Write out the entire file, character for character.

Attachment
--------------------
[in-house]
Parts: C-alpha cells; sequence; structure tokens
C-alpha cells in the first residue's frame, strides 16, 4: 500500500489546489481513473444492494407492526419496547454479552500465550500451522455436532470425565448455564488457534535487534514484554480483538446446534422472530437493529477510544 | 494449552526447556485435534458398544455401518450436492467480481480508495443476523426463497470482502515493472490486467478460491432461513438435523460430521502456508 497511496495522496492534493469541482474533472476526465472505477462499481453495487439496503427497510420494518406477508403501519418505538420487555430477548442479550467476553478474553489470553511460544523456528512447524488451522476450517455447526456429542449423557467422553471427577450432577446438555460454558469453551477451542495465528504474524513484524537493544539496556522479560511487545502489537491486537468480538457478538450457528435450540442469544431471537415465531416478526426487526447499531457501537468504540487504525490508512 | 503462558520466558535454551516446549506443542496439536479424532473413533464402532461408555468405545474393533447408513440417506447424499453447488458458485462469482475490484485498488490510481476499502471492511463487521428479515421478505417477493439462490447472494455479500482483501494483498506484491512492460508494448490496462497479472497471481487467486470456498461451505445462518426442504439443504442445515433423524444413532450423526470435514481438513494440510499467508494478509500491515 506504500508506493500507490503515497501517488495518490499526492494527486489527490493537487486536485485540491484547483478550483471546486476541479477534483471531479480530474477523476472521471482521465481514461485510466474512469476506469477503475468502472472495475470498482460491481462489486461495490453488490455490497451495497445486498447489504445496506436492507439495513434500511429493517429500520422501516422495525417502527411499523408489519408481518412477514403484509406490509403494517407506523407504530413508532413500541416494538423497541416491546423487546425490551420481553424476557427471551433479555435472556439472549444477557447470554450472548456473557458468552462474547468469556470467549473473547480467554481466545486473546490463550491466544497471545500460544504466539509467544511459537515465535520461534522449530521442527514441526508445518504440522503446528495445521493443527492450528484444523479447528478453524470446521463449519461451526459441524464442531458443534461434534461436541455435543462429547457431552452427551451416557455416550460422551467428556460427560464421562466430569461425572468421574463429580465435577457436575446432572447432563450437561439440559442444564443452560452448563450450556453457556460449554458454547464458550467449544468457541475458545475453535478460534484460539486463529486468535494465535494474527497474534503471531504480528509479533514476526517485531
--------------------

[in-house]
Parts: C-alpha cells; sequence; structure tokens
C-alpha cells in the first residue's frame, strides 16, 4: 500500500489546489481513473444492494407492526419496547454479552500465550500451522455436532470425565448455564488457534535487534514484554480483538446446534422472530437493529477510544 | 494449552526447556485435534458398544455401518450436492467480481480508495443476523426463497470482502515493472490486467478460491432461513438435523460430521502456508 497511496495522496492534493469541482474533472476526465472505477462499481453495487439496503427497510420494518406477508403501519418505538420487555430477548442479550467476553478474553489470553511460544523456528512447524488451522476450517455447526456429542449423557467422553471427577450432577446438555460454558469453551477451542495465528504474524513484524537493544539496556522479560511487545502489537491486537468480538457478538450457528435450540442469544431471537415465531416478526426487526447499531457501537468504540487504525490508512 | 503462558520466558535454551516446549506443542496439536479424532473413533464402532461408555468405545474393533447408513440417506447424499453447488458458485462469482475490484485498488490510481476499502471492511463487521428479515421478505417477493439462490447472494455479500482483501494483498506484491512492460508494448490496462497479472497471481487467486470456498461451505445462518426442504439443504442445515433423524444413532450423526470435514481438513494440510499467508494478509500491515 506504500508506493500507490503515497501517488495518490499526492494527486489527490493537487486536485485540491484547483478550483471546486476541479477534483471531479480530474477523476472521471482521465481514461485510466474512469476506469477503475468502472472495475470498482460491481462489486461495490453488490455490497451495497445486498447489504445496506436492507439495513434500511429493517429500520422501516422495525417502527411499523408489519408481518412477514403484509406490509403494517407506523407504530413508532413500541416494538423497541416491546423487546425490551420481553424476557427471551433479555435472556439472549444477557447470554450472548456473557458468552462474547468469556470467549473473547480467554481466545486473546490463550491466544497471545500460544504466539509467544511459537515465535520461534522449530521442527514441526508445518504440522503446528495445521493443527492450528484444523479447528478453524470446521463449519461451526459441524464442531458443534461434534461436541455435543462429547457431552452427551451416557455416550460422551467428556460427560464421562466430569461425572468421574463429580465435577457436575446432572447432563450437561439440559442444564443452560452448563450450556453457556460449554458454547464458550467449544468457541475458545475453535478460534484460539486463529486468535494465535494474527497474534503471531504480528509479533514476526517485531